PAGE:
Toussaint’s goal of utilizing the knowledge and managerial skills of such whites, contrary to French law, also raised suspicions and hostility among white radicals and some freed slaves. Though there was much support for Toussaint’s objective of reforming the plantation system with supervised free wage labor, it was the grand blanc planters who expressed delight in November 1798 when Toussaint, Bell writes,

issued a proclamation requiring all the able-bodied blacks in the colony who were not attached to the army to return to work for wages on the plantations (generally the same plantations where they had formerly been slaves).

As for the newly freed slaves, well over half of whom had come from Africa, Toussaint could speak Fon, the African language of his ancestors, and he won fame as an orator in the domestic Créole. Bell argues that though Toussaint was a devoted Catholic, he had also internalized many of the beliefs of Vodou, which provided a cultural link with African slaves, many of them Ibos from what is now a part of Nigeria. When beginning a civil war with General Rigaud and the gens de couleur in 1799, Toussaint courted his “black base” by promoting

several days of festival that brought swarms of blacks into Port-au-Prince from the outlying area, and in the gallery of the government house he joined in Ibo warrior dances, to help whip up enthusiasm for the battles which were sure to come.

One can hardly imagine a more amazing contrast to this Ibo dancing than the image of Toussaint dining with General Thomas Maitland, the commander of the defeated British army. When arranging the complex evacuation of British troops in 1798, Maitland helped Toussaint to undermine the authority of his rival, General d’Hédouville, the civil authority. He did so, Bell writes, by signing with Toussaint a secret

nonaggression pact and trade deal which lifted the British blockade from Toussaint’s Saint Domingue, and gave him a free hand within its borders so long as he honored a promise not to export the black revolution to the British Caribbean colonies. (Toussaint kept his end of the bargain a year later by betraying a conspiracy to raise a slave revolt in Jamaica.)

Following this amicable deal, which would have outraged the French government, “the white general treated the black one to a festive dinner, and afterward gave Toussaint the elaborate silver service used at the meal, with the compliments of the king of England.”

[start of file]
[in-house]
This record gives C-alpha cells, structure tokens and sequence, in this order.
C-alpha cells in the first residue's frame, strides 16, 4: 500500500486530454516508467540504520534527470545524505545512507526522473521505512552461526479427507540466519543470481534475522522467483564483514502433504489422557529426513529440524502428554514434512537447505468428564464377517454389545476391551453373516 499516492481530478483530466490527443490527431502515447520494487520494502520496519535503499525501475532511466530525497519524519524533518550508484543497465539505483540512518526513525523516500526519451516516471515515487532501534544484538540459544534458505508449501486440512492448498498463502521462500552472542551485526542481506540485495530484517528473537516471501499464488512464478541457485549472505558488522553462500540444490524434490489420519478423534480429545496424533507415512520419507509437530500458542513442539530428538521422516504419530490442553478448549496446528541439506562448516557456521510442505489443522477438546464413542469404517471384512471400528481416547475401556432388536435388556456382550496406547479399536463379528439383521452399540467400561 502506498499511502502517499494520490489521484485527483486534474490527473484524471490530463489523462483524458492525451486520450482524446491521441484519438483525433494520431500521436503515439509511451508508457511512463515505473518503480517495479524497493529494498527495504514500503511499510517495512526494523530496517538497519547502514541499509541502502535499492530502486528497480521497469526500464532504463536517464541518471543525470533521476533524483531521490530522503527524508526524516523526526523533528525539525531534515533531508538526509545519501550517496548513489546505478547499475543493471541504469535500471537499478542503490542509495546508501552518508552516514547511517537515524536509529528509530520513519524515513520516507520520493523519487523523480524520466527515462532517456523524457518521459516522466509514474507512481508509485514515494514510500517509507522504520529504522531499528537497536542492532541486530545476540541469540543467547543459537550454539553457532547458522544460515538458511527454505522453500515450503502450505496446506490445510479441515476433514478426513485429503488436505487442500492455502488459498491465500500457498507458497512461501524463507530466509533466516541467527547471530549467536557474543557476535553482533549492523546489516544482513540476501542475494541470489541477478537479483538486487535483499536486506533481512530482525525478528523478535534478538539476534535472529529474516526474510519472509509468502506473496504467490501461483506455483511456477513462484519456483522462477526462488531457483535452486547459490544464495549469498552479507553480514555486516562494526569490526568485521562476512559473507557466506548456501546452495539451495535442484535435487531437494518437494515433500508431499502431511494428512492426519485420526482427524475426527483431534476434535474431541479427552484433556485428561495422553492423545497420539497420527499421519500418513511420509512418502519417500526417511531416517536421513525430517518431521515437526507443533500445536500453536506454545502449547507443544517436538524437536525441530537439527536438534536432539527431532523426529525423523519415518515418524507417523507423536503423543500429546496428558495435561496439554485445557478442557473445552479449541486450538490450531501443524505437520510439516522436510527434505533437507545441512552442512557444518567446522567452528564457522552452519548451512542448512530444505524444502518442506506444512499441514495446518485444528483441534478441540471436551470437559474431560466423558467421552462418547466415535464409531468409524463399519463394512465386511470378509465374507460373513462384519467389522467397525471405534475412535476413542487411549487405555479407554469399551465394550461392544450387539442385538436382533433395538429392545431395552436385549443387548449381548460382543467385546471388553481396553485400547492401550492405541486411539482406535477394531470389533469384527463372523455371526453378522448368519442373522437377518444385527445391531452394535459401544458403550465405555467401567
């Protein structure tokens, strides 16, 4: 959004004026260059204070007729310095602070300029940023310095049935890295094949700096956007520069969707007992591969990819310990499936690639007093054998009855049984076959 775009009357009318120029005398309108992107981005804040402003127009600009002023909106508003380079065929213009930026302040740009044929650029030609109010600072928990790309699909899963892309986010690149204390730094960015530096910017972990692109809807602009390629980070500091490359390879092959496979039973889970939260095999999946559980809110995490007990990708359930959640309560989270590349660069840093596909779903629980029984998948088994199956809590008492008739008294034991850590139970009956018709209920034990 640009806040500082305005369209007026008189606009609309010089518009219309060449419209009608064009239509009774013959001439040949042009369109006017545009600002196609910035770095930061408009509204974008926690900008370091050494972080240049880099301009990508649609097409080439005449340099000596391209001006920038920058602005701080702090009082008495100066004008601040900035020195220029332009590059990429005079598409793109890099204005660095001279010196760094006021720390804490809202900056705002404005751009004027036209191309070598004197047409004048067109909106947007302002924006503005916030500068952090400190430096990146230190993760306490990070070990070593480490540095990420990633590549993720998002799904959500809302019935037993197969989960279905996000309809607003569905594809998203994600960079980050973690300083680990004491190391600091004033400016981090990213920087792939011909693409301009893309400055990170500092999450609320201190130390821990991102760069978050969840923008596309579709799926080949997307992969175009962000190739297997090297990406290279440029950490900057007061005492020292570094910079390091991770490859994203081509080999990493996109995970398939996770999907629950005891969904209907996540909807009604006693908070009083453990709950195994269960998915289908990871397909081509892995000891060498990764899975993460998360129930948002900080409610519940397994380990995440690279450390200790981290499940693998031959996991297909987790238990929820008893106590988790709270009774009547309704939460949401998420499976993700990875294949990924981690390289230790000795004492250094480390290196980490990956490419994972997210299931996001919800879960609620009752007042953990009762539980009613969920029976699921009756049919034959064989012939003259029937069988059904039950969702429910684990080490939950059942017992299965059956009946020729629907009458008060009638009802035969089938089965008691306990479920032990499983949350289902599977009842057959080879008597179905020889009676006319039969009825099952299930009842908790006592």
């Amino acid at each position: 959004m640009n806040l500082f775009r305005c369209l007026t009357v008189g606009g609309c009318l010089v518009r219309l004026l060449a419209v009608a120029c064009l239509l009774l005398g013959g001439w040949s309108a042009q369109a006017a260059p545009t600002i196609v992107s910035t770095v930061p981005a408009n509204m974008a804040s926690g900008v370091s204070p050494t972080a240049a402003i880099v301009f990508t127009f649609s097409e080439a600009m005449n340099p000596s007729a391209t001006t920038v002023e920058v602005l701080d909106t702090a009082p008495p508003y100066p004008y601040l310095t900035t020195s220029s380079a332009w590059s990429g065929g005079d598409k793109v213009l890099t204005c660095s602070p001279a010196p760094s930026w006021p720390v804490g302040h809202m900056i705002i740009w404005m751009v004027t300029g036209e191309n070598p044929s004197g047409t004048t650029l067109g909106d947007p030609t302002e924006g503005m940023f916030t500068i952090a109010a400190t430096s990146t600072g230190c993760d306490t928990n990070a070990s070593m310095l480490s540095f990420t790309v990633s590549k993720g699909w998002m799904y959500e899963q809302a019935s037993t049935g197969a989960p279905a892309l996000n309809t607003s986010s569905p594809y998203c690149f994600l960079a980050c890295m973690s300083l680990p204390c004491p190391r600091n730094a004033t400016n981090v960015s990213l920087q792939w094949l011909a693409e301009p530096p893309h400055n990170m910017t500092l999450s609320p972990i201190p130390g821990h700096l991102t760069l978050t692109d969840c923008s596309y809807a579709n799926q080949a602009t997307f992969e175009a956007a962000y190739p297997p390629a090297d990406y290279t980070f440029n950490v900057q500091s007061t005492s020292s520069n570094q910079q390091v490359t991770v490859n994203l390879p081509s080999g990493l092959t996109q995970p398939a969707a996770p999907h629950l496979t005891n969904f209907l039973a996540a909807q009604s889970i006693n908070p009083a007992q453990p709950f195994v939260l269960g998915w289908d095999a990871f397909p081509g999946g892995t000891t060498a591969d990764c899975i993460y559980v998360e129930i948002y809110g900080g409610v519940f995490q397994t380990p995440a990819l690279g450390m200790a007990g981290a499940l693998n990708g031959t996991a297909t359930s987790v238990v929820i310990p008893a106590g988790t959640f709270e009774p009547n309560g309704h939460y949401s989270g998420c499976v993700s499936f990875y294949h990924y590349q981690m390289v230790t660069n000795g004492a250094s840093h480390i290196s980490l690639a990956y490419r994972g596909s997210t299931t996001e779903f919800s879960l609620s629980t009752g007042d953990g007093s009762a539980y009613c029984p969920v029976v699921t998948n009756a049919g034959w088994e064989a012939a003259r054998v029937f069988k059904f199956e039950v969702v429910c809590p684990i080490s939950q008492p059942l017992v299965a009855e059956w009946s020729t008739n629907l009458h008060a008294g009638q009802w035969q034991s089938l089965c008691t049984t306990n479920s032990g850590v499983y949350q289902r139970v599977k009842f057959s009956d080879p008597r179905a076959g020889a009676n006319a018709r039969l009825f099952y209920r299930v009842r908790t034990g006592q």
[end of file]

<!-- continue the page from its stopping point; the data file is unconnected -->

Toussaint’s many contradictions and diverse skills in appealing to all sides can at times become ethically disturbing. One admires accounts of his tactical genius and lightning-quick movements through Saint Domingue’s mountainous terrain. It is a bit more troubling to read that he became “notorious for secretly instigating popular uprisings which only his authority could subdue.” Reports that he repeatedly prevented the wholesale slaughter of prisoners stand in striking contrast to the torture and mass killings of his second-in-command and ultimate successor, the former slave General Jean-Jacques Dessalines. But in Bell’s most shocking admission,

while one considers the forbearance and moderation [Toussaint] mainly exercised, one must also recall that many of the atrocities Dessalines committed under Toussaint’s rule were probably done with Toussaint’s tacit approval, if not on his secret order.

In an intriguing and subtle argument, Bell contends that “the extremes of ruthlessness or beneficence” that Toussaint displayed under different circumstances “are most easily resolved in the terms of Vodou, where the individual ego can disappear altogether, ceding control of the person and his actions to an angry or a gentle spirit.” Bell develops this theme in some detail, but it is somewhat difficult to reconcile with Toussaint’s attacks on Vodou and his ultimate prohibition of Vodou assemblies and ceremonies.